People with disabilities have poor access to the labour market and services in Europe. Improving their chances would benefit society and the economy, according to a report by Hungarian Christian Democrat Ádám Kósa, which proposes a route forward. It will be discussed on Monday and voted in Tuesday's plenary.
"To achieve our goals, the rights of people with disabilities must be strengthened," Mr Kósa, who is himself deaf, said, ahead of the debate. "Sign languages and special communication techniques, including ICT-based solutions, are key to providing accessible services and solutions, that would enable us to communicate, live and work with the rest of the society." Only 30-40% of disabled people work
Mr Kósa's own-initiative report notes that while there are 80 million people with disabilities living in Europe, only 30‑40% of them is in work because of limited access to the labour market.
Employment is vital because people with disabilities are in greater danger of falling into poverty - the OECD says one in four lives in poverty - and small and medium sized companies could play a key role in boosting employment of those with disabilities, the report says.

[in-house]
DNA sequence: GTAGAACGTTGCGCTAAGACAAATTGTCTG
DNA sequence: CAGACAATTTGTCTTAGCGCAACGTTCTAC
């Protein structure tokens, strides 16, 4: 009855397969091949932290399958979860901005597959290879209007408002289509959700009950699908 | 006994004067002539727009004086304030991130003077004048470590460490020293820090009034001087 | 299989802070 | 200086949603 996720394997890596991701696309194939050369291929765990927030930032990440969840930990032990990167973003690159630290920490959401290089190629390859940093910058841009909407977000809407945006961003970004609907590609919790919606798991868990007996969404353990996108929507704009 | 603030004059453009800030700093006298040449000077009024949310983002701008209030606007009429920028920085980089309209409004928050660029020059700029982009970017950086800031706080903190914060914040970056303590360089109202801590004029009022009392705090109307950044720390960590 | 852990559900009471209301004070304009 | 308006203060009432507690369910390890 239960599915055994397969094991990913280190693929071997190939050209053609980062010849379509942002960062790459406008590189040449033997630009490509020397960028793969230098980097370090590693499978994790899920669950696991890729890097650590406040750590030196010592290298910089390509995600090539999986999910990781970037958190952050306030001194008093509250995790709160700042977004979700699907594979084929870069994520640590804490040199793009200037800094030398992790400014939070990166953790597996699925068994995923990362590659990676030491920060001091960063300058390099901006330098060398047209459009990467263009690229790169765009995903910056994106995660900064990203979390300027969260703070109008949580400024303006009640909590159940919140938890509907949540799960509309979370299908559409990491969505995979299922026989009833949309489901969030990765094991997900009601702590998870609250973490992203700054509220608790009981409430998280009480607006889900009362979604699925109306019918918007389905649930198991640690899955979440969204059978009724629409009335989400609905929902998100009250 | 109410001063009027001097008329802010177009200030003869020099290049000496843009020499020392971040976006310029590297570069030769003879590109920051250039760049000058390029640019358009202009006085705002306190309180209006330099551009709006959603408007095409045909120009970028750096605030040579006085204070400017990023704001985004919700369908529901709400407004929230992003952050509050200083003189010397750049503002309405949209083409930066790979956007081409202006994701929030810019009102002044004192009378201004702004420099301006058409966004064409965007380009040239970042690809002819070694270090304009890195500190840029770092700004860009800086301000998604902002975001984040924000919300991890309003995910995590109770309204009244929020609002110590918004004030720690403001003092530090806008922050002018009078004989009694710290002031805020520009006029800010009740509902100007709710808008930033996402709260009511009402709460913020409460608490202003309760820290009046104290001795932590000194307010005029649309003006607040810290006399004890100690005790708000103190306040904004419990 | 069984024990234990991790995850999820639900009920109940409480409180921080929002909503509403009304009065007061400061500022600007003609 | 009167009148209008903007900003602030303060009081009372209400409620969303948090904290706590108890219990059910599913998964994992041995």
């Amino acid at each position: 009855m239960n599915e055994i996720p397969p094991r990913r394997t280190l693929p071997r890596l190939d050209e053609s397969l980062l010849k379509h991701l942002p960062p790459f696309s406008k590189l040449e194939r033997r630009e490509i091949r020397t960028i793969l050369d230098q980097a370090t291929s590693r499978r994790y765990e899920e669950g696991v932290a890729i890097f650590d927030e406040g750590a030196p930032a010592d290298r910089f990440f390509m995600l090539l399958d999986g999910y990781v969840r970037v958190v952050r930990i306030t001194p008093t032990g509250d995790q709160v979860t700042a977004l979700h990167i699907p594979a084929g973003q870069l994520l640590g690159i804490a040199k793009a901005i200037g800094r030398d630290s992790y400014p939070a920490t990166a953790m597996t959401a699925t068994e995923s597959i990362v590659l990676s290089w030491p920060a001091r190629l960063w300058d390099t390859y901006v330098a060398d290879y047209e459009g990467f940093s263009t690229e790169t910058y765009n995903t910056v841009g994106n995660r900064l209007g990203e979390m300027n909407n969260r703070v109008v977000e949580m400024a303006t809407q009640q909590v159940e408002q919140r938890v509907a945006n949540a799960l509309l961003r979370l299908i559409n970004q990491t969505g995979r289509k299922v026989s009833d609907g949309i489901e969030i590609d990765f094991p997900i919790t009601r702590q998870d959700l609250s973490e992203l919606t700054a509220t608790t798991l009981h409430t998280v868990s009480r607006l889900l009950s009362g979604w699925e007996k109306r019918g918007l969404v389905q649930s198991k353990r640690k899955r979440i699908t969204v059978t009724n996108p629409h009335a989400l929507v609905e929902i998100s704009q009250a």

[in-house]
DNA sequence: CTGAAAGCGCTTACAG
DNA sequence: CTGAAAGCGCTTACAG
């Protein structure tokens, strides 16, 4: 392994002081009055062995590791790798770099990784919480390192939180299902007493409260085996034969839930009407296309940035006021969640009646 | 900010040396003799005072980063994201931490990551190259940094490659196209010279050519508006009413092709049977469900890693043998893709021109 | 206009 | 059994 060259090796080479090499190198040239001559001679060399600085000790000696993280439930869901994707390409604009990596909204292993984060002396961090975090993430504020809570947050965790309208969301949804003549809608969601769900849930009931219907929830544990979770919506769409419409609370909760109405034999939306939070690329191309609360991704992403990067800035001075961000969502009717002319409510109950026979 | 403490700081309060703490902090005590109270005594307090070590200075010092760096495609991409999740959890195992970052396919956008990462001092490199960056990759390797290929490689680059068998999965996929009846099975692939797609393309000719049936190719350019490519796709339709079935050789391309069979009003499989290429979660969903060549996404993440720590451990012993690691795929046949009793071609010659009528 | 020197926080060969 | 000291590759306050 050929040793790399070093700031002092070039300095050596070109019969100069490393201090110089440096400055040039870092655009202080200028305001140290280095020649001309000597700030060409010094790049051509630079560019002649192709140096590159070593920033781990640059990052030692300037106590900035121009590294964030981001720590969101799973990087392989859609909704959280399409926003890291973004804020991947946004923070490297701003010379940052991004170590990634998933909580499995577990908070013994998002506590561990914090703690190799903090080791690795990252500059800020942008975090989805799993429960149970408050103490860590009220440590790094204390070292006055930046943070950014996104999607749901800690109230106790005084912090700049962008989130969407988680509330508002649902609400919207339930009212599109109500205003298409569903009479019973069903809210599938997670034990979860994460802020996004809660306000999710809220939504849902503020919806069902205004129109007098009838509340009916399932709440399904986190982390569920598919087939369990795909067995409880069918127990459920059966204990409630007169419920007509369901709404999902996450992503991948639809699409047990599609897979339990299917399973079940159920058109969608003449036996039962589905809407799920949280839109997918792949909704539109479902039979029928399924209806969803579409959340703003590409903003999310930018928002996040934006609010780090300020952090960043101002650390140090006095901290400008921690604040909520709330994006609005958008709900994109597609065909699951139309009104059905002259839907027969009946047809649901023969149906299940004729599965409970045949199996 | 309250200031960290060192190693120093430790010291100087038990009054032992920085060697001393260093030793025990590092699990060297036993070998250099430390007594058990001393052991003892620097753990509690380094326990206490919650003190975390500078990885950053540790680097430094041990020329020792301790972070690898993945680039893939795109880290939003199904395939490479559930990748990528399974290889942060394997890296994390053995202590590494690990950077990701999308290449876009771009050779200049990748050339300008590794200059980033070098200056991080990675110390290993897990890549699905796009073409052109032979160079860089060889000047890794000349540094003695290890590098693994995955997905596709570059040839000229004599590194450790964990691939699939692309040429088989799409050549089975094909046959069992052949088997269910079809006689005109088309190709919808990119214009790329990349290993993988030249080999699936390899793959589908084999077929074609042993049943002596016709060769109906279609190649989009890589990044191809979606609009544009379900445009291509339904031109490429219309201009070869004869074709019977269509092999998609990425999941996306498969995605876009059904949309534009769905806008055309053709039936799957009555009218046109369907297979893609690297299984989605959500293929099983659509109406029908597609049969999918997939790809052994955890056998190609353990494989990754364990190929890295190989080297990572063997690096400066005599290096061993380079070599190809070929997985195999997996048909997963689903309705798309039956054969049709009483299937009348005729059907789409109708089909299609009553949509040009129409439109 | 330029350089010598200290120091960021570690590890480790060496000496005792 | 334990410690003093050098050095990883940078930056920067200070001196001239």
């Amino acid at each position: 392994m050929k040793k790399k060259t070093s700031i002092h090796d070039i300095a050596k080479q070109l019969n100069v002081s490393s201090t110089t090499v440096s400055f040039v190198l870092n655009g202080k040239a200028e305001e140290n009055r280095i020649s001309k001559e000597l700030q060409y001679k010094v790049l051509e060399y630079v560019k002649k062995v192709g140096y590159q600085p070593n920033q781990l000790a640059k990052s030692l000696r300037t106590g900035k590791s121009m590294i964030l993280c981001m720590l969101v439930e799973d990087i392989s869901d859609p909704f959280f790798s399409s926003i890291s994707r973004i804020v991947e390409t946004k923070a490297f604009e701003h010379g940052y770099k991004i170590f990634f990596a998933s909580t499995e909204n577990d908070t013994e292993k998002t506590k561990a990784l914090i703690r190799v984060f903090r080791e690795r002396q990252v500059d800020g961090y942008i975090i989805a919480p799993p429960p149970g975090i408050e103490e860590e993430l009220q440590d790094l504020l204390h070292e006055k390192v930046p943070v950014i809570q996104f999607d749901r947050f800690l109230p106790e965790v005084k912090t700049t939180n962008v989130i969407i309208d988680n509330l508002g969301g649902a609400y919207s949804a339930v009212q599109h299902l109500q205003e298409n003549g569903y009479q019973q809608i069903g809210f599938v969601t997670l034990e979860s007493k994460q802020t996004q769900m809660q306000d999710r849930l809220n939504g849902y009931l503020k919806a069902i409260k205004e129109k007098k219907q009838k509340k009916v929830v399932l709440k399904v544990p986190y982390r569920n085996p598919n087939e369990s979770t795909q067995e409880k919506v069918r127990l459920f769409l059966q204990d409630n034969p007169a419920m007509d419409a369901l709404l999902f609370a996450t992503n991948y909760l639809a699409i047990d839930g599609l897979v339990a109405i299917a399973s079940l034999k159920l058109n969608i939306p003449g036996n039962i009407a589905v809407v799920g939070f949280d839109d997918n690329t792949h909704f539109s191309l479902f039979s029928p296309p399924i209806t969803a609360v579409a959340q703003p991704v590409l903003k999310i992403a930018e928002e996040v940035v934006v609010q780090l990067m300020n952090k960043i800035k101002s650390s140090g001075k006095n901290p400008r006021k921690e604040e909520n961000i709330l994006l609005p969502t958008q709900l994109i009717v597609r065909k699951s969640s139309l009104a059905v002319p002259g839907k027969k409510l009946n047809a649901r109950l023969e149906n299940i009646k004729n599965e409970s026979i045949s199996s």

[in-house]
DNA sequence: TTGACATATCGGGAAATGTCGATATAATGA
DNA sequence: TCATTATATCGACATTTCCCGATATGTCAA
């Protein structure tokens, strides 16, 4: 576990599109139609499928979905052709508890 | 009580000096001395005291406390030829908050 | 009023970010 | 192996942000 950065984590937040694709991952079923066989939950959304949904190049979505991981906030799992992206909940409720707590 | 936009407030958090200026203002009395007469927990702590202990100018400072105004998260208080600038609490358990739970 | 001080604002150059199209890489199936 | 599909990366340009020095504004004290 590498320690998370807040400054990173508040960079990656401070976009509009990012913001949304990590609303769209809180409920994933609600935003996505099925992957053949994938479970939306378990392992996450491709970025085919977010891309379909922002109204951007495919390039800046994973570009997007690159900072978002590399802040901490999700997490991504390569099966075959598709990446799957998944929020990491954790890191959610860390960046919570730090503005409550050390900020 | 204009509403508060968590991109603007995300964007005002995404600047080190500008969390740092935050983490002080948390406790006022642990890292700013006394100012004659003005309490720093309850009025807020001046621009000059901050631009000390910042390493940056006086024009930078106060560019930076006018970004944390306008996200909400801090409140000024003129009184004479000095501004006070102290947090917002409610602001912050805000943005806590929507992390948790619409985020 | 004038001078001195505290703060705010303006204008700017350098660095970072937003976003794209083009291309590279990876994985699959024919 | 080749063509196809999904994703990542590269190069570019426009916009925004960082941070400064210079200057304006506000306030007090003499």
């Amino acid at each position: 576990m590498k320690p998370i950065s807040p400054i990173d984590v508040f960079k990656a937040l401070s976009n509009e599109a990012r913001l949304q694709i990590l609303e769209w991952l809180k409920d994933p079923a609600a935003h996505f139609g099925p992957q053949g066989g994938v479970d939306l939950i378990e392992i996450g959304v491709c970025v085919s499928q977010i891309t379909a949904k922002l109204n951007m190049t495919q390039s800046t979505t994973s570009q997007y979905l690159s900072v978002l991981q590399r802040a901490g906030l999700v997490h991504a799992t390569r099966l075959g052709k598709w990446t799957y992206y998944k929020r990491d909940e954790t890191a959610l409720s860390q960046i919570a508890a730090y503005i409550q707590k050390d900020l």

Better focus in education
Education is another area where improvements need to be made, it says, as only 5% of people with disabilities have a higher-education qualification. It calls for more attention to be focused on the needs of the disabled from an early age, including extra help for parents.
In addition, access to services and products, for example, braille pricing on products for the blind, should be improved and people with disabilities should be encouraged to take an active role in public life through voting or taking office, according to the report.
The report also urges member states to sign and ratify the UN Convention on the Rights of the Disabled and develop national strategies in line with the European Disability Strategy and the EU2020 strategy.